Truck Driver Lawsuit Featured in The Dallas Morning News Today

January 5, 2015  |  Employment Law, Overtime Violations

Today, I am happy to announce that The Dallas Morning News has featured some of my work on behalf of approximately 100 truck drivers against Native Oilfield Services. These drivers were required to arrive at work early each morning to bring sand to fracking sites in oilfields such as the Eagle Ford and Barnett Shale of Texas. However, many times, there were no trucks available for the drivers to do their work, and the drivers were required to wait at the employer’s truck yard,  without pay, until a truck was issued to them. Similarly, those drivers experienced unpaid time while waiting at wellsites to offload sand. In August 2014, a federal jury determined that each of the truck drivers were not paid 18 overtime hours per week worked as a result of those experiences

Under the Fair Labor Standards Act’s  continuous workday rule, all time, other than bona fide meal periods, between the workday’s first principal activity and the last principal activity is typically considered paid work time. This includes time spent waiting or taking short rest breaks. So, when calculating the overtime wages owed to an employee, time spent waiting for a work assignment after reporting to work at the scheduled time by the employer must generally be included. To say the least, I was honored to represent these truck drivers, and help them be paid fairly for their time and work.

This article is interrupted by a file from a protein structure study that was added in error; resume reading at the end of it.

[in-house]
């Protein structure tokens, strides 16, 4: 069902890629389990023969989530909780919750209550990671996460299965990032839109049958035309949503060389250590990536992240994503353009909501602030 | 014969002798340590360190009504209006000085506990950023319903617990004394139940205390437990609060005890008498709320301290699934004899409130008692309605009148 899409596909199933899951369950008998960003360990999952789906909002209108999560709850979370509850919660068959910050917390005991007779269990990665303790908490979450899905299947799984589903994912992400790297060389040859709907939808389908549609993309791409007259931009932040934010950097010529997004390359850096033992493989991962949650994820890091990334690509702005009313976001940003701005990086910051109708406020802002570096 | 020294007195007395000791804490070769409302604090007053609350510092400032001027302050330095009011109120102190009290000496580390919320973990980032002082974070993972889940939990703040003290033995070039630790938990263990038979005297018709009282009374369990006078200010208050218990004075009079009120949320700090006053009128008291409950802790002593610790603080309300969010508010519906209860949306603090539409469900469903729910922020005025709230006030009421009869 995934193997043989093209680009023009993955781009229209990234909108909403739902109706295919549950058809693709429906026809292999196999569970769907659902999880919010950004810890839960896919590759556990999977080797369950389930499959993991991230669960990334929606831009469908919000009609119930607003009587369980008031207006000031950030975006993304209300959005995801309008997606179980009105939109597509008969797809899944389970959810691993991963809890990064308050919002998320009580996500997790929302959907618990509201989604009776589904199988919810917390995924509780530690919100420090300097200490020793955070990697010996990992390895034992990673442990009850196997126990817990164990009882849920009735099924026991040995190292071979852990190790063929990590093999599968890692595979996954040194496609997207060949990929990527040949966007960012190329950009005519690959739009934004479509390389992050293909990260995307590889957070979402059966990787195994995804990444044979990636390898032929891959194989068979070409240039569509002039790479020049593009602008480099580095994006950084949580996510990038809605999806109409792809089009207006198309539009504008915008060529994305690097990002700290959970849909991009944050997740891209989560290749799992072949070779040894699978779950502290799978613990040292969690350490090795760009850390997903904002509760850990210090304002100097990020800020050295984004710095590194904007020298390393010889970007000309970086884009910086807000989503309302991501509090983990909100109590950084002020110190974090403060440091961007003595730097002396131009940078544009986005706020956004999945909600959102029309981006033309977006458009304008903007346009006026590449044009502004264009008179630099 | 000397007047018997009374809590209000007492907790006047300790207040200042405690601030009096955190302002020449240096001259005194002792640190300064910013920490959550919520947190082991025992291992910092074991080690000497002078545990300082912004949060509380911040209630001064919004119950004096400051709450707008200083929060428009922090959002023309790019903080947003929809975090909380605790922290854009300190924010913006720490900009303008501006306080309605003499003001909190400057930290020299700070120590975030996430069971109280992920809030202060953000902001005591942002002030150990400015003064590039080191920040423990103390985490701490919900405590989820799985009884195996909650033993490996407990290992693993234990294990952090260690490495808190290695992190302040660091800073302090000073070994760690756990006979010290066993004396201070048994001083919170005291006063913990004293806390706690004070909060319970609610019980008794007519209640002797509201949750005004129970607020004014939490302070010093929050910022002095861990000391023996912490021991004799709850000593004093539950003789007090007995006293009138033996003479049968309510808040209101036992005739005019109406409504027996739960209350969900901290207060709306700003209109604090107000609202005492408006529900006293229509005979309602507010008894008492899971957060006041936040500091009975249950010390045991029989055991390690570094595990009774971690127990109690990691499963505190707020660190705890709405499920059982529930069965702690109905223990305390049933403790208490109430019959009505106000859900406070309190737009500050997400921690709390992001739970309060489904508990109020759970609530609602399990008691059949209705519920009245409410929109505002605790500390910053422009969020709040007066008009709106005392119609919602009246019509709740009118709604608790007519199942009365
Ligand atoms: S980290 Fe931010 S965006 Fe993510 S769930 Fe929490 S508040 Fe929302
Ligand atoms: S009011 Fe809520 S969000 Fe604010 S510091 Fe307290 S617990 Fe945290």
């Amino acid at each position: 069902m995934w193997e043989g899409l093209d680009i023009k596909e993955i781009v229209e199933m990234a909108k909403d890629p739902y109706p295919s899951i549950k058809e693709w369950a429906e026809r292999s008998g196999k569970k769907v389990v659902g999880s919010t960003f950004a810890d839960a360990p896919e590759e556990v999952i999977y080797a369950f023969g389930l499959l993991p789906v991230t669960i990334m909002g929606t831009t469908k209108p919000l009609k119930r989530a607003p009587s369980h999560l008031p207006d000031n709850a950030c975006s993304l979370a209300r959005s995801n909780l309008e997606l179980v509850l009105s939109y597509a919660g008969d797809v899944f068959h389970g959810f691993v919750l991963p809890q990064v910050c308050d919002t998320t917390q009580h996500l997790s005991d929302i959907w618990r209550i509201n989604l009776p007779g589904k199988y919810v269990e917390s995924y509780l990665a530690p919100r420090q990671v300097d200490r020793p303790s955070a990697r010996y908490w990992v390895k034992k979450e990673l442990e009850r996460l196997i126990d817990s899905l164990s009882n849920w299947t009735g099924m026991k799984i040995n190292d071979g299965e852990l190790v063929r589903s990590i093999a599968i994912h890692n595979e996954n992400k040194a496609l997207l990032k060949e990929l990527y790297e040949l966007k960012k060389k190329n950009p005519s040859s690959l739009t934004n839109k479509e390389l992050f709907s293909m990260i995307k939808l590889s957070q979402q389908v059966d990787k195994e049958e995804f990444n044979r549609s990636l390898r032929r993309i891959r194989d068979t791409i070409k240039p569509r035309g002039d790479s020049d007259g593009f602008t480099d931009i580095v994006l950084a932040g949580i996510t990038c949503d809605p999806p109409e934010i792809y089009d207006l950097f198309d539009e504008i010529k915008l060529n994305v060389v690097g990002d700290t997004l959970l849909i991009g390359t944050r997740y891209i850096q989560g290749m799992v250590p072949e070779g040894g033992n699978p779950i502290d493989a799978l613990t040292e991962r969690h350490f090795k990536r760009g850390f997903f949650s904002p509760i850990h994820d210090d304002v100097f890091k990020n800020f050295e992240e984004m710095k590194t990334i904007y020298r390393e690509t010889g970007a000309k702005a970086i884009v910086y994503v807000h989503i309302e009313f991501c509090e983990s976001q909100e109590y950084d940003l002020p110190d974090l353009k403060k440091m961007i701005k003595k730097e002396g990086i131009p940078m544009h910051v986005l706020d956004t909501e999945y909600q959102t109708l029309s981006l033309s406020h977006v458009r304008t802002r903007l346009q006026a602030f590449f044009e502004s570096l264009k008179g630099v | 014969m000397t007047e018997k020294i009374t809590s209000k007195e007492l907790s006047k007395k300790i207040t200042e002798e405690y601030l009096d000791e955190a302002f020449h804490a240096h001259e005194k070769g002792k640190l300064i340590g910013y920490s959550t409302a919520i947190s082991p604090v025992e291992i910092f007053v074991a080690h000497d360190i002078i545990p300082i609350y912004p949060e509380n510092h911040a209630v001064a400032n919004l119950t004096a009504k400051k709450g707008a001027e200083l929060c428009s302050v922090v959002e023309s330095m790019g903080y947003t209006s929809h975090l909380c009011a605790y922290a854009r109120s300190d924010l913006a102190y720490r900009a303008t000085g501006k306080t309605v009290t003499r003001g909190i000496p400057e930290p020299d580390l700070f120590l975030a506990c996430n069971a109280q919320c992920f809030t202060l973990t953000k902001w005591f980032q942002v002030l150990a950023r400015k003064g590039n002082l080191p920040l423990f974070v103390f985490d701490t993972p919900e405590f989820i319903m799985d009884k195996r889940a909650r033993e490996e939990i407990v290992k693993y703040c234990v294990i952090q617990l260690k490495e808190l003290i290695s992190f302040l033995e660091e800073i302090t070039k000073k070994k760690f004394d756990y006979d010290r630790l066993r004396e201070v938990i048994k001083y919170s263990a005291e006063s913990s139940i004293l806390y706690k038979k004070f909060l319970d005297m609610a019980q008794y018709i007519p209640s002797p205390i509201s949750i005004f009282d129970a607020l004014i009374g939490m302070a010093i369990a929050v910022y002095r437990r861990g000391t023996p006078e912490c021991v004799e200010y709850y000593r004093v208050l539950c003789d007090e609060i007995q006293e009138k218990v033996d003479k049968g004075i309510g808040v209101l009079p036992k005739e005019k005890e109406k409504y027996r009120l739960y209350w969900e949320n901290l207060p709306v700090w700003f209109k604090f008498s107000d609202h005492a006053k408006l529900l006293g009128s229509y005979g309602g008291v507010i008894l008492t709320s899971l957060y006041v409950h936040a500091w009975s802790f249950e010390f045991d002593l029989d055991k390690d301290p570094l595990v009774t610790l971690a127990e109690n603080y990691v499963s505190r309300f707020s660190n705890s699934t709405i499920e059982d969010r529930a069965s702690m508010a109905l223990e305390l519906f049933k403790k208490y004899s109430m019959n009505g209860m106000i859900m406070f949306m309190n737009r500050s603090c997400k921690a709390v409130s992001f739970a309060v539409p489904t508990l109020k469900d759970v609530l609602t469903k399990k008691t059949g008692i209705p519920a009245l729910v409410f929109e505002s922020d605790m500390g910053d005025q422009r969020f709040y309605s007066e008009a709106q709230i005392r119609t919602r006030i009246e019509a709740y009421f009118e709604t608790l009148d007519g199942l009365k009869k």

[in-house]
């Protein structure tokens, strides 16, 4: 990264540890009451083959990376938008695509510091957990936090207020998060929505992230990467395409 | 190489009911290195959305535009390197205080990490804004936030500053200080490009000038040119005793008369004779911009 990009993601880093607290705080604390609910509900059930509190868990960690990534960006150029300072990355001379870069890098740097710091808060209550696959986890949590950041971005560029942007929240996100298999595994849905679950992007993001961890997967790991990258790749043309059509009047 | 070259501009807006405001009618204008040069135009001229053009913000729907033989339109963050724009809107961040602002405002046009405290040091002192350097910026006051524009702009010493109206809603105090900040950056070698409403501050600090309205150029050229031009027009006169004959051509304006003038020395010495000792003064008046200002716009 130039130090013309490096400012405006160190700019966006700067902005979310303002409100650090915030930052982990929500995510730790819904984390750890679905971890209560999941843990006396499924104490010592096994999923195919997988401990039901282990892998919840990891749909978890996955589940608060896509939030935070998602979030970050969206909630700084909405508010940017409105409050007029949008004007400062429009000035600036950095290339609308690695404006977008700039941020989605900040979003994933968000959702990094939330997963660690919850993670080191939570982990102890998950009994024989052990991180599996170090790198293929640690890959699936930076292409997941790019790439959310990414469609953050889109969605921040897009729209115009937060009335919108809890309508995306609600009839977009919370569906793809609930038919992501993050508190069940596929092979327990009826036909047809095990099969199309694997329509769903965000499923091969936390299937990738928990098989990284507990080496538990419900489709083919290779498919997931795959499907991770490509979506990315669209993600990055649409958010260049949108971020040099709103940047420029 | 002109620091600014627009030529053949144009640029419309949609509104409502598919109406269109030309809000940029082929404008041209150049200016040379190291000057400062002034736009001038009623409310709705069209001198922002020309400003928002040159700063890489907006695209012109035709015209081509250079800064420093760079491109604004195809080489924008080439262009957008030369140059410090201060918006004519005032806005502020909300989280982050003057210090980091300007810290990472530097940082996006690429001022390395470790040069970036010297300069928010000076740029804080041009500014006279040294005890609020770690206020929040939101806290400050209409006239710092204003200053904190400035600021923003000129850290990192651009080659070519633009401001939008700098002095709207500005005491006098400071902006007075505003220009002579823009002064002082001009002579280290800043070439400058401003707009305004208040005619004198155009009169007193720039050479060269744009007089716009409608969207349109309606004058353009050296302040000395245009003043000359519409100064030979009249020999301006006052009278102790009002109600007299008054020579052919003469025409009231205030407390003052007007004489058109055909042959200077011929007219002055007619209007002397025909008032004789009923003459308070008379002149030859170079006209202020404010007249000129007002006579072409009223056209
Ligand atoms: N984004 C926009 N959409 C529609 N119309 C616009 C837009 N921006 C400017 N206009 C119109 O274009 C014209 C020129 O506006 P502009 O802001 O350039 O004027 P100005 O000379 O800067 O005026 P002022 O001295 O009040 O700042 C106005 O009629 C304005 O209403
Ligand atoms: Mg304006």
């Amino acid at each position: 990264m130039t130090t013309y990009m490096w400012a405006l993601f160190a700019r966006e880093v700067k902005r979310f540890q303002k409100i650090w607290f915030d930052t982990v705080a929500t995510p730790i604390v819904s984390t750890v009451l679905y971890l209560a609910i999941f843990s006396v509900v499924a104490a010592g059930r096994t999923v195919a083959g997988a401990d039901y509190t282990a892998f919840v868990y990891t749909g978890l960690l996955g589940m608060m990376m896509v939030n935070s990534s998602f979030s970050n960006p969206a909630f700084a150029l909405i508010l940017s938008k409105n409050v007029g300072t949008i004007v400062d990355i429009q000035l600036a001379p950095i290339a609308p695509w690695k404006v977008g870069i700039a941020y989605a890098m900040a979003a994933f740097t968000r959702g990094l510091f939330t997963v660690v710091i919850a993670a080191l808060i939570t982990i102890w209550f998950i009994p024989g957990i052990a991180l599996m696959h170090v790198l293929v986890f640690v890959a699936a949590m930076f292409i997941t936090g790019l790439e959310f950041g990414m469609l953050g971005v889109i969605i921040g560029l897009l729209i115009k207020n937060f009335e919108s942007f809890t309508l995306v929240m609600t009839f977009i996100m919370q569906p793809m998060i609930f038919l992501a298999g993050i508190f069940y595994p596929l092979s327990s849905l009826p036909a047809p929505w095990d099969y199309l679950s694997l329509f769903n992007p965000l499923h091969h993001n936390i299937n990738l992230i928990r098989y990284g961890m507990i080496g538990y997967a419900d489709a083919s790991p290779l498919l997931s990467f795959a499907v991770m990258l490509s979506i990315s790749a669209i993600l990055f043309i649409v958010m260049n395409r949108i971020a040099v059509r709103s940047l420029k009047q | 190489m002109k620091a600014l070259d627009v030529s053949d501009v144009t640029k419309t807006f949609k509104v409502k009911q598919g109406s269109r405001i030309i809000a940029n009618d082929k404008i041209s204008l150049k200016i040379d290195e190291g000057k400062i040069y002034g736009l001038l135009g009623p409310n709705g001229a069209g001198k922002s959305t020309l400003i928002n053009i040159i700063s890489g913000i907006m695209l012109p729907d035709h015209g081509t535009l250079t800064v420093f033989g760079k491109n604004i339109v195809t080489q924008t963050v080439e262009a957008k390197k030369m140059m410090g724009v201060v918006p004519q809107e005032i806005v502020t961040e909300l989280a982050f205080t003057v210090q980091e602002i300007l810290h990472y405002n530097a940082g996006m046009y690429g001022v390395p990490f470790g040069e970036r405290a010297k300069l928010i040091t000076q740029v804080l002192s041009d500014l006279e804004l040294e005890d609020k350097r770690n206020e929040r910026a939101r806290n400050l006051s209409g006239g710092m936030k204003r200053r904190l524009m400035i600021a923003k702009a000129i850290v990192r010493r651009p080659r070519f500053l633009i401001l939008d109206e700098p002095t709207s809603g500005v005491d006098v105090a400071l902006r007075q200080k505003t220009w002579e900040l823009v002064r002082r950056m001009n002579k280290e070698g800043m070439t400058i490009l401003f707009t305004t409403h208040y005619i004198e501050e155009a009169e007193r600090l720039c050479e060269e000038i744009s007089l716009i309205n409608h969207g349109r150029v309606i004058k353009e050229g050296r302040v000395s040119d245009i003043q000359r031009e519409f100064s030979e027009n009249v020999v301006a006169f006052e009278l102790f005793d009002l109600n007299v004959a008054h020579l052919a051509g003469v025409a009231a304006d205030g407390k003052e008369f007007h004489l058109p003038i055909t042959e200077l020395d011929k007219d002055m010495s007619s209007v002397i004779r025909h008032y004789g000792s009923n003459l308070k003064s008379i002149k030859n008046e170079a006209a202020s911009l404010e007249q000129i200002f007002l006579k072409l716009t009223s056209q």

In my years of representing workers who were unfairly paid for their hours, or denied overtime pay, I’ve found that there are a few reasons why these violations might happen.

The least obvious may be because of the increase in small and medium-sized businesses that are simply unaware of all of the details within the Fair Labor Standards Act. Unfortunately, their employees and contractors suffer because of the lack of understanding of wage-and-hour laws. However, ignorance of the law is not an excuse for failing to pay all wages owed.

For the larger companies, violations of Fair Labor Standards Act may have more to do with boosting bottom line profits — with finding ways to make more for themselves by denying their employees the wages they earned under the law..

But here’s the good news, and this was the focus of the Dallas Morning News article: Because of an increase in social media, more and more employees, including those who are misclassified as independent contractors, are becoming aware of wage-and-hour laws rules — and what violations look like.

In particular, workers in the restaurant and hospitality sectors — two industries with some of the highest violations of wage-and-hour laws — are becoming increasingly aware.

To this I say, it’s about time! The Fair Labor Standards Act was passed in 1938 during the Great Depression in order to protect American workers. The Act established rules for overtime pay and ways to keep records and it was the Act behind the now-famous, American saying, “A fair day’s pay for a fair day’s work.” It is a very important Act for our country, and I am happy to know that more and more people are becoming aware of their rights.

If you are unsure of whether you are being fairly for your time or think you were denied overtime pay, you can contact me directly at 1.866.844.4556 or at

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